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A’s and bees

Middle school teacher shares art and science of beekeeping

As a youngster back in Martin County, growing up near the waters of Emily, Beauty and Lovely creeks, Lloyd Sartin often went with his father into the woods in search of “bee trees” from which they gathered honey and relocated swarms of wild honeybees from the woodlands to their own hives.

Now, many years later, Sartin, a consumer-member of Fleming-Mason Energy Cooperative and an alternative middle school teacher at Rowan County’s Bluegrass Discovery Academy in Morehead, is sharing with students the beekeeping skills from his past through a course in which they’re learning the essentials of beekeeping.

He sees the art and science of beekeeping as both a valuable green project and a cultural connection for the students, some of whose ancestors kept honeybees. Approximately 50 students have been involved in the course since it began in 2017. Some of them helped choose its name—the “BeeGood Project.”

While Schools Superintendent John Maxey and Principal Jay Padula both liked the idea of a beekeeping class and considered it a win-win for students and the environment, Sartin says there were obvious early concerns relating to safety for students and the placement of beehives a safe distance from school. Students take turns wearing protective suits to check the hives, which are located near a wetland where fruit trees have been planted about 2 miles from the school.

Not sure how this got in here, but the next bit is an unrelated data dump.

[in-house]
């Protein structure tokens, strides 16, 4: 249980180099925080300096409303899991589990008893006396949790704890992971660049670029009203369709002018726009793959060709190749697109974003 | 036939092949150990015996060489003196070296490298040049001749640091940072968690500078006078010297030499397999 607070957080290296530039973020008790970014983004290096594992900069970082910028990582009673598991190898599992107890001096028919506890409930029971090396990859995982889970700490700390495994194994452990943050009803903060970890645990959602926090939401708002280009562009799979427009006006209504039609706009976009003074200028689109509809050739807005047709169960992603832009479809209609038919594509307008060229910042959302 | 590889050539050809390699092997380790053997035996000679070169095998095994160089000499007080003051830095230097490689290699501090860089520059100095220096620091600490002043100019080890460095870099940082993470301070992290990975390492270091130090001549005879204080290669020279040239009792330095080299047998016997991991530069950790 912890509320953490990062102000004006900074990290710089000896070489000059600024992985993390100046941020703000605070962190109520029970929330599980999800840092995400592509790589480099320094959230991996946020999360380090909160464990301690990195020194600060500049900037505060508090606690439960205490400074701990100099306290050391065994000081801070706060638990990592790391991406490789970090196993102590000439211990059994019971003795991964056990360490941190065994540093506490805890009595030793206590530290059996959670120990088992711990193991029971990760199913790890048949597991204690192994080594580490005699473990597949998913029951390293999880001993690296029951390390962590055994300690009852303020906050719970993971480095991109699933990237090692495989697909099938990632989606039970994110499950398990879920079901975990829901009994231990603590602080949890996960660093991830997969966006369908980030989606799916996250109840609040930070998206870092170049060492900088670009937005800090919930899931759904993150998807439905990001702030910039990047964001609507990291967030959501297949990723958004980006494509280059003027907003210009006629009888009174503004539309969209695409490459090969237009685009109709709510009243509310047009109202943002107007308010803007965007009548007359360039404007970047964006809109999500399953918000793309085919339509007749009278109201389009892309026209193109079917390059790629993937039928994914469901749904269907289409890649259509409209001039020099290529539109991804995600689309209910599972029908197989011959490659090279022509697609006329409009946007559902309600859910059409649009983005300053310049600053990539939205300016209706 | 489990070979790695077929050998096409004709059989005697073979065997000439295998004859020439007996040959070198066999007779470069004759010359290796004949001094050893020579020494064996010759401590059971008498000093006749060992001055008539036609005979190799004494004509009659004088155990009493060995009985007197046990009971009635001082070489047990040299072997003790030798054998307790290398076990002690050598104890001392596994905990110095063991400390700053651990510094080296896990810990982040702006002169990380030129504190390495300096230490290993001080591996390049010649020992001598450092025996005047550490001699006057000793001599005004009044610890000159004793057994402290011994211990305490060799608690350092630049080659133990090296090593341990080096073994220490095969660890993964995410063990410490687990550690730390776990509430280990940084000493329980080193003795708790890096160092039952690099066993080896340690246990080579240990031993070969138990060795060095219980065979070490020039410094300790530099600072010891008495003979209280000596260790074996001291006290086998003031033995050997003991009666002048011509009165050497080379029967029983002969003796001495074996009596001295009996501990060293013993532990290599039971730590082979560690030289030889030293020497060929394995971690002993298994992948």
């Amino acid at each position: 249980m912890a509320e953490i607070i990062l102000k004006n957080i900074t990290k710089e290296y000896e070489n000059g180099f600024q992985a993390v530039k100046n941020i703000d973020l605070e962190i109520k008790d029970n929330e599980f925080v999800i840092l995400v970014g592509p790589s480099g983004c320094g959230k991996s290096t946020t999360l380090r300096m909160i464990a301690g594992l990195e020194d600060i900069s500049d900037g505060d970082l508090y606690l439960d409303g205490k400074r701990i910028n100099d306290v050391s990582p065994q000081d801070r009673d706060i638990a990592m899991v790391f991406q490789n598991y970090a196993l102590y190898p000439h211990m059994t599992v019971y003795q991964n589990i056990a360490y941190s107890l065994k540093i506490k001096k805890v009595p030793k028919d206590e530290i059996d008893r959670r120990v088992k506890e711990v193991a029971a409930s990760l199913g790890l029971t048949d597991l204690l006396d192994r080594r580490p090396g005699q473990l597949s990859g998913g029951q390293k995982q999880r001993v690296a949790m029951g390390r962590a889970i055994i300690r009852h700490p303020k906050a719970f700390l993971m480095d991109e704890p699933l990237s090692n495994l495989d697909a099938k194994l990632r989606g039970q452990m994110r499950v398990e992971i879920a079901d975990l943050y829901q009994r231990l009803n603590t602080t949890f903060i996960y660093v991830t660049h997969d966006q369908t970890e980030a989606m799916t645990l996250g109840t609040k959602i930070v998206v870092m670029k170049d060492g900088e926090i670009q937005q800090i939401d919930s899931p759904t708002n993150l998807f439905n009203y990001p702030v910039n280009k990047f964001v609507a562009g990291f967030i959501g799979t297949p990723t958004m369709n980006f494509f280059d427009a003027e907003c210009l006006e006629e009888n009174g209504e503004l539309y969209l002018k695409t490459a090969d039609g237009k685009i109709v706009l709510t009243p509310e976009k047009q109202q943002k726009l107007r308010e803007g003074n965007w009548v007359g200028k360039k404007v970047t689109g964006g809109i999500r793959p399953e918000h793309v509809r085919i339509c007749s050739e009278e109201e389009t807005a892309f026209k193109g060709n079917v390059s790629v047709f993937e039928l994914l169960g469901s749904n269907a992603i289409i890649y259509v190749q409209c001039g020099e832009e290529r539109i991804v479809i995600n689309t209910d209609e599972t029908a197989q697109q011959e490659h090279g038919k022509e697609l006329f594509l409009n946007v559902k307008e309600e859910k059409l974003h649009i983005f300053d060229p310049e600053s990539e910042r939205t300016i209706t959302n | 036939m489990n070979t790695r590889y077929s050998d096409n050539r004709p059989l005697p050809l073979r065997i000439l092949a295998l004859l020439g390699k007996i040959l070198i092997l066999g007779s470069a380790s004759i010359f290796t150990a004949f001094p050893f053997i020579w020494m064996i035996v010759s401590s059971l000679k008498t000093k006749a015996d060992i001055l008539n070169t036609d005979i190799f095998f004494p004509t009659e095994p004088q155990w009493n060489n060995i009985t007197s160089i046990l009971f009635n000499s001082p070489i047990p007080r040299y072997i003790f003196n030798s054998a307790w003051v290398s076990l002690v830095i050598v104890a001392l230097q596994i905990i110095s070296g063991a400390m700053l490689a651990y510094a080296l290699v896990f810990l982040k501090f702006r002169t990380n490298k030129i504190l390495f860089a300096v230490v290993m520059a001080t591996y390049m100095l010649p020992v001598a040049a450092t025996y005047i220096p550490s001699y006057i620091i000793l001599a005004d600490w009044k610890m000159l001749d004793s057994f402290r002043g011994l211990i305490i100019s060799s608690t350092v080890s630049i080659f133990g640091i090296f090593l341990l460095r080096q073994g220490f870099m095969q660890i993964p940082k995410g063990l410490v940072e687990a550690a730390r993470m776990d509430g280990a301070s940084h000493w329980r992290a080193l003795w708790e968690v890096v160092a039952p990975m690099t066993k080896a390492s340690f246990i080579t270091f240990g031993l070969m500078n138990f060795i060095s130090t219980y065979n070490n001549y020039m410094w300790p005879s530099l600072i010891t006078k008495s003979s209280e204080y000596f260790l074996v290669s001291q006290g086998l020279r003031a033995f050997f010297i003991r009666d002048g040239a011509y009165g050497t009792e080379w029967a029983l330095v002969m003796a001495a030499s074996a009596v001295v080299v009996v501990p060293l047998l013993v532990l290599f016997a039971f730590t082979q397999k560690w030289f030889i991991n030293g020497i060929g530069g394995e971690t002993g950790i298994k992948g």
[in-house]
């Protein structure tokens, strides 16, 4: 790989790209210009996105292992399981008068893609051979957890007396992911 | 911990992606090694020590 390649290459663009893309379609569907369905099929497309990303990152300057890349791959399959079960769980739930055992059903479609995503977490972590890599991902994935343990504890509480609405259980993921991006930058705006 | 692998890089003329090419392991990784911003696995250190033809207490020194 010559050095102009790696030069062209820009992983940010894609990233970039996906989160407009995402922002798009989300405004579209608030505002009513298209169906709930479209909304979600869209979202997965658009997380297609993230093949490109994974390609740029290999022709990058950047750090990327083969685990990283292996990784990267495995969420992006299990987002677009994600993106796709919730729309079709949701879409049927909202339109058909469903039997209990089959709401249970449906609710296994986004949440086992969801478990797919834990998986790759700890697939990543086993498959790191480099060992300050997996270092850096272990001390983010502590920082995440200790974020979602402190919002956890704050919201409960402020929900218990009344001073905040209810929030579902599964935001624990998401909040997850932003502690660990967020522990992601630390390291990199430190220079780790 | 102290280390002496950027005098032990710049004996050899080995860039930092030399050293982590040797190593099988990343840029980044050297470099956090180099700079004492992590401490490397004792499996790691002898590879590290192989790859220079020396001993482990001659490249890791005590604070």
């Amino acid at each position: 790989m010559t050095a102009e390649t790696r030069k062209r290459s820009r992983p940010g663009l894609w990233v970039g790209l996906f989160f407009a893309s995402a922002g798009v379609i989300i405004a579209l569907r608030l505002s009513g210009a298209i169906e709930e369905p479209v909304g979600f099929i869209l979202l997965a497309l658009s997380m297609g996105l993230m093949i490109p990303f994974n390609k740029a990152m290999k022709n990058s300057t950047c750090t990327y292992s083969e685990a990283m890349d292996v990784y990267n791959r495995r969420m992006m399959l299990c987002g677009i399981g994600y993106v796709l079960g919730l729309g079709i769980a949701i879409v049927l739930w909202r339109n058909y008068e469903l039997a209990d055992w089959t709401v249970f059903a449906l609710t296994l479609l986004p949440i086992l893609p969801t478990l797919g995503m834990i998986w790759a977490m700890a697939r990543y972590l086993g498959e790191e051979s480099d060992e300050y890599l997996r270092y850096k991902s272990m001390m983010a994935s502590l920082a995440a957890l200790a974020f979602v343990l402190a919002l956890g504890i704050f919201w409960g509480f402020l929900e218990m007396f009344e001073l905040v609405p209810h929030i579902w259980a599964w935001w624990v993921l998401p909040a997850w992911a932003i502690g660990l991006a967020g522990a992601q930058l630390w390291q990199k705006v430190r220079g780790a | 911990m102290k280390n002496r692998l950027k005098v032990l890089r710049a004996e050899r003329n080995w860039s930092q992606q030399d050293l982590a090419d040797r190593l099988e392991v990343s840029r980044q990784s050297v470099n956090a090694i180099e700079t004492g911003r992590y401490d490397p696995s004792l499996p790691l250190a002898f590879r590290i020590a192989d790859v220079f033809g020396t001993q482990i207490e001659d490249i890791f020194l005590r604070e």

“They really enjoy it,” says Sartin. “I’m sure it’s got something to do with the fact they’re getting outside the classroom. But at the same time, they are learning.”

Currently, the class has four hives, including one that is left empty in case someone calls with a wild swarm of bees that can be given a new home in the BeeGood Project apiary. One such swarm has already been relocated.

Support for the project has become truly a community affair. School bus driver Larry Hood, a longtime beekeeper and consumer-member of Clark Energy Cooperative, has joined Sartin as a mentor for students, helping them build beehives and learn the importance of maintaining the health of honeybees. 

Citizens Bank and the Morehead State University Art Department helped paint the hives with decorative designs. Grants secured through the nonprofit UNITE Coalition and Rowan County Middle School Youth Services were used to purchase fruit trees, fertilizer and beekeeping supplies. Owners of the local Honey & Bee Connection and a member of the Rowan County Schools Transportation Department donated protective beekeeper suits and hats. 

Class member Hagan Hayes, 14, remembers that before his dad died, his family had a couple of hives of bees. He thinks his dad would like knowing he’s studying beekeeping and hopes to have some hives of his own one day. 

Makayla Robinson, 15, and Brooklyn Eldridge, 14, have been surprised at what they’ve learned about beekeeping and honey production.

“When I get older, I’m going to have bees myself,” Makayla says. “I think more people should actually look into it.”

Lloyd Sartin likes that.

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